Review: Jeff Beck's 'Loud Hailer' Mixes Politics and Nuance

Review: Jeff Beck's 'Loud Hailer' Mixes Politics and Nuance

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Review: Jeff Beck's 'Loud Hailer' Mixes Politics and Nuance news

Credit: Rowen Lawrence/WireImage/Getty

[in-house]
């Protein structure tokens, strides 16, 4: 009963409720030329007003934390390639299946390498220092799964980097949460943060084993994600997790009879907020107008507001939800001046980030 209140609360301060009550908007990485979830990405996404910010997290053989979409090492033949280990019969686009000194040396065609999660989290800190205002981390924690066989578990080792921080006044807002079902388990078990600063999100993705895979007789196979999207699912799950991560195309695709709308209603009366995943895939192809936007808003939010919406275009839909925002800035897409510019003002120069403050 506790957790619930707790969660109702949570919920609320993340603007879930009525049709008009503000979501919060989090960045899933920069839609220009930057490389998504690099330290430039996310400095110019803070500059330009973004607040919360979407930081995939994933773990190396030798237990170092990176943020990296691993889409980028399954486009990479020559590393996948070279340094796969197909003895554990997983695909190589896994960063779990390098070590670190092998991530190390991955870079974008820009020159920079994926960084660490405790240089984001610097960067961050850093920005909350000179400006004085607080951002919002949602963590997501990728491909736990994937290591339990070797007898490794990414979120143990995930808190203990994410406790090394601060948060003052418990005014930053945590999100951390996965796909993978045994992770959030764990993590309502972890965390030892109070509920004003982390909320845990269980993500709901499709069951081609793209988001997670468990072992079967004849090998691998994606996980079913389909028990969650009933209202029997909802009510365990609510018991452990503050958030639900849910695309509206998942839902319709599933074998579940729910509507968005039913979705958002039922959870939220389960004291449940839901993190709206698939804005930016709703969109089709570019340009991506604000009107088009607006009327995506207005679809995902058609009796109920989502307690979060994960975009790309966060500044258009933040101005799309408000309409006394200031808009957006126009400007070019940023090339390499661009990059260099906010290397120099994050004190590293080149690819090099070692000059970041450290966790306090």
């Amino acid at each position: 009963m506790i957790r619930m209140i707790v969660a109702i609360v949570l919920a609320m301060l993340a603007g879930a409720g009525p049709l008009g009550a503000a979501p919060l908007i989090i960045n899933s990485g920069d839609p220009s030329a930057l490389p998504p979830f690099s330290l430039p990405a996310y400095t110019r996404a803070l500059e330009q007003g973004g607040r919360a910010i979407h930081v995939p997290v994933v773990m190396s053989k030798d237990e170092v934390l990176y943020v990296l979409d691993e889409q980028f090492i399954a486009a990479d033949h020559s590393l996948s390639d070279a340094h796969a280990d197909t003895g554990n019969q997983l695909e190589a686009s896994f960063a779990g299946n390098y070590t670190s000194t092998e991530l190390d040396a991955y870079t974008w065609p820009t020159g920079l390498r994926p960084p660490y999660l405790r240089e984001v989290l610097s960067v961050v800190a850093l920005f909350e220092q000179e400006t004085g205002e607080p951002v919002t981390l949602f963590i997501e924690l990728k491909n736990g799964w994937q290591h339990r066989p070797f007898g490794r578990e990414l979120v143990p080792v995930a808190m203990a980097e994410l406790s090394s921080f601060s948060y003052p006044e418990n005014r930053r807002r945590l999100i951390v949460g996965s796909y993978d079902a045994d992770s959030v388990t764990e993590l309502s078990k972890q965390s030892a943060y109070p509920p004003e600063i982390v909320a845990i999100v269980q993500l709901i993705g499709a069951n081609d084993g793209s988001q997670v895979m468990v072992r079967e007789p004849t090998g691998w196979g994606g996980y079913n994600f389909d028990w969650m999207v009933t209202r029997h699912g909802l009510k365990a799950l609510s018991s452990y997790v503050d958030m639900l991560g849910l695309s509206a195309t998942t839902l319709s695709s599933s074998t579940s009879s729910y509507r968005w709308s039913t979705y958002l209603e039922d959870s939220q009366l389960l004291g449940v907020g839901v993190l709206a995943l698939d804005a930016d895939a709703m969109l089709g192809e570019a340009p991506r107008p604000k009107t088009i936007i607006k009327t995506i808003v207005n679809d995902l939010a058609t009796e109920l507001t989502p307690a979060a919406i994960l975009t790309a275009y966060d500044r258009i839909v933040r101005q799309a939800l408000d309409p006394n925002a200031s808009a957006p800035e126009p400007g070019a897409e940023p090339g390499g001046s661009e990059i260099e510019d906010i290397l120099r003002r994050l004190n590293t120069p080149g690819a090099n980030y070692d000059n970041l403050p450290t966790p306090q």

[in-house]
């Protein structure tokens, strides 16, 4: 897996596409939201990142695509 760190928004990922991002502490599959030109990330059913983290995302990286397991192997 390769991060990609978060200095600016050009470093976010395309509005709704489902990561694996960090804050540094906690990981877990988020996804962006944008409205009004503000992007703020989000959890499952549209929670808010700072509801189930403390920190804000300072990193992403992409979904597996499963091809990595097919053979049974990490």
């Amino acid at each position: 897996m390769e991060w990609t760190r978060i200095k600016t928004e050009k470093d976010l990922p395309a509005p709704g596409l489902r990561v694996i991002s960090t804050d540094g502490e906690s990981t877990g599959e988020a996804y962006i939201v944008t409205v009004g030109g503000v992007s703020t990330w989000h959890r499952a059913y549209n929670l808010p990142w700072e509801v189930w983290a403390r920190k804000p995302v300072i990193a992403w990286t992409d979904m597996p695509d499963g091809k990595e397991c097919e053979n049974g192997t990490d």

Jeff Beck has earned the right to wax virtuosic on a cushioned stool at jazz fests. Instead, at 72, he's rediscovering his love of Jimi Hendrix with Bones, a young British rock duo whose better moments recall the big-beat noise of Sleigh Bells. See "Pull It," an exercise in off-the-leash, bass-drop guitar-tone nastiness that could make Jack White blush. It's the high point of Loud Hailer (an English colloquialism for megaphone), and its wordlessness is a plus; other songs decry war, apathy, greed, crass media, evil politicians, empty fame and other ills with less art than righteous heart. But Beck's playing is as powerful as ever – by turns brutal, with the heavy-metal-flamethrowing at the tails of "Thugs Club" and "The Ballad of the Jersey Wives," and nuanced, with the ambient folk-blues of "Shrine" and the instrumental "Edna." Here, his guitar is the most articulate voice in the room. 

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